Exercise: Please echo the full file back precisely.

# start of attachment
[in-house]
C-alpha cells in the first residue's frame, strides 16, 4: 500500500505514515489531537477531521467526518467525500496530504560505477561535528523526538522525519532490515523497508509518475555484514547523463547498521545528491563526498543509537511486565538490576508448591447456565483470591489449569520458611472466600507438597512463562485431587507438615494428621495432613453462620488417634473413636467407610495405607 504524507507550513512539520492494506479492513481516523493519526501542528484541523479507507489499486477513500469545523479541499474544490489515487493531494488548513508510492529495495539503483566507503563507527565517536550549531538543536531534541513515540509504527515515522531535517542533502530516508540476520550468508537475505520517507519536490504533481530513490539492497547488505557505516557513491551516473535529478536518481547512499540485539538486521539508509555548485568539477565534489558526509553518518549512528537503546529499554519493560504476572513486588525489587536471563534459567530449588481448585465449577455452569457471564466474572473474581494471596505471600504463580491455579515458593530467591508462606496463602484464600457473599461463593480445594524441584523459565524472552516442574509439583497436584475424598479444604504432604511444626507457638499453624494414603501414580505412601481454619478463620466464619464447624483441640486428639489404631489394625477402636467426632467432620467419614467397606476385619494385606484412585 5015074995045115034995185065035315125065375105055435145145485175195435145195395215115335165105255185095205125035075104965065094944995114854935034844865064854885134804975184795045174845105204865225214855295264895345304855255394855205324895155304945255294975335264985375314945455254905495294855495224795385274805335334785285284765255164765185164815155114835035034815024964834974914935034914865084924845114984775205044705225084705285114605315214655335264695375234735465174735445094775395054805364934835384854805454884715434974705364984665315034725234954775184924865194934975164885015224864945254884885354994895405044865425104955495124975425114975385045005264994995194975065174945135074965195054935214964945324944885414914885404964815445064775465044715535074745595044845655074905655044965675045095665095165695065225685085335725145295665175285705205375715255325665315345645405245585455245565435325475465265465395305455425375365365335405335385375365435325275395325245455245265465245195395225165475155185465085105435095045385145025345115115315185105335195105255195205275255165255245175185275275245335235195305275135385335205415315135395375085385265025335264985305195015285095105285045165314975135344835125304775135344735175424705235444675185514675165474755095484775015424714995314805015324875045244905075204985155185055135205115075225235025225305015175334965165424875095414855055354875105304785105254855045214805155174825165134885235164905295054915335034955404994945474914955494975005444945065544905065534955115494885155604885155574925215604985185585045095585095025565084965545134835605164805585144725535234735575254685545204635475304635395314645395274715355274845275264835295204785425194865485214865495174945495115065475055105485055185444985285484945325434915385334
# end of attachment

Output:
[in-house]
C-alpha cells in the first residue's frame, strides 16, 4: 500500500505514515489531537477531521467526518467525500496530504560505477561535528523526538522525519532490515523497508509518475555484514547523463547498521545528491563526498543509537511486565538490576508448591447456565483470591489449569520458611472466600507438597512463562485431587507438615494428621495432613453462620488417634473413636467407610495405607 504524507507550513512539520492494506479492513481516523493519526501542528484541523479507507489499486477513500469545523479541499474544490489515487493531494488548513508510492529495495539503483566507503563507527565517536550549531538543536531534541513515540509504527515515522531535517542533502530516508540476520550468508537475505520517507519536490504533481530513490539492497547488505557505516557513491551516473535529478536518481547512499540485539538486521539508509555548485568539477565534489558526509553518518549512528537503546529499554519493560504476572513486588525489587536471563534459567530449588481448585465449577455452569457471564466474572473474581494471596505471600504463580491455579515458593530467591508462606496463602484464600457473599461463593480445594524441584523459565524472552516442574509439583497436584475424598479444604504432604511444626507457638499453624494414603501414580505412601481454619478463620466464619464447624483441640486428639489404631489394625477402636467426632467432620467419614467397606476385619494385606484412585 5015074995045115034995185065035315125065375105055435145145485175195435145195395215115335165105255185095205125035075104965065094944995114854935034844865064854885134804975184795045174845105204865225214855295264895345304855255394855205324895155304945255294975335264985375314945455254905495294855495224795385274805335334785285284765255164765185164815155114835035034815024964834974914935034914865084924845114984775205044705225084705285114605315214655335264695375234735465174735445094775395054805364934835384854805454884715434974705364984665315034725234954775184924865194934975164885015224864945254884885354994895405044865425104955495124975425114975385045005264994995194975065174945135074965195054935214964945324944885414914885404964815445064775465044715535074745595044845655074905655044965675045095665095165695065225685085335725145295665175285705205375715255325665315345645405245585455245565435325475465265465395305455425375365365335405335385375365435325275395325245455245265465245195395225165475155185465085105435095045385145025345115115315185105335195105255195205275255165255245175185275275245335235195305275135385335205415315135395375085385265025335264985305195015285095105285045165314975135344835125304775135344735175424705235444675185514675165474755095484775015424714995314805015324875045244905075204985155185055135205115075225235025225305015175334965165424875095414855055354875105304785105254855045214805155174825165134885235164905295054915335034955404994945474914955494975005444945065544905065534955115494885155604885155574925215604985185585045095585095025565084965545134835605164805585144725535234735575254685545204635475304635395314645395274715355274845275264835295204785425194865485214865495174945495115065475055105485055185444985285484945325434915385334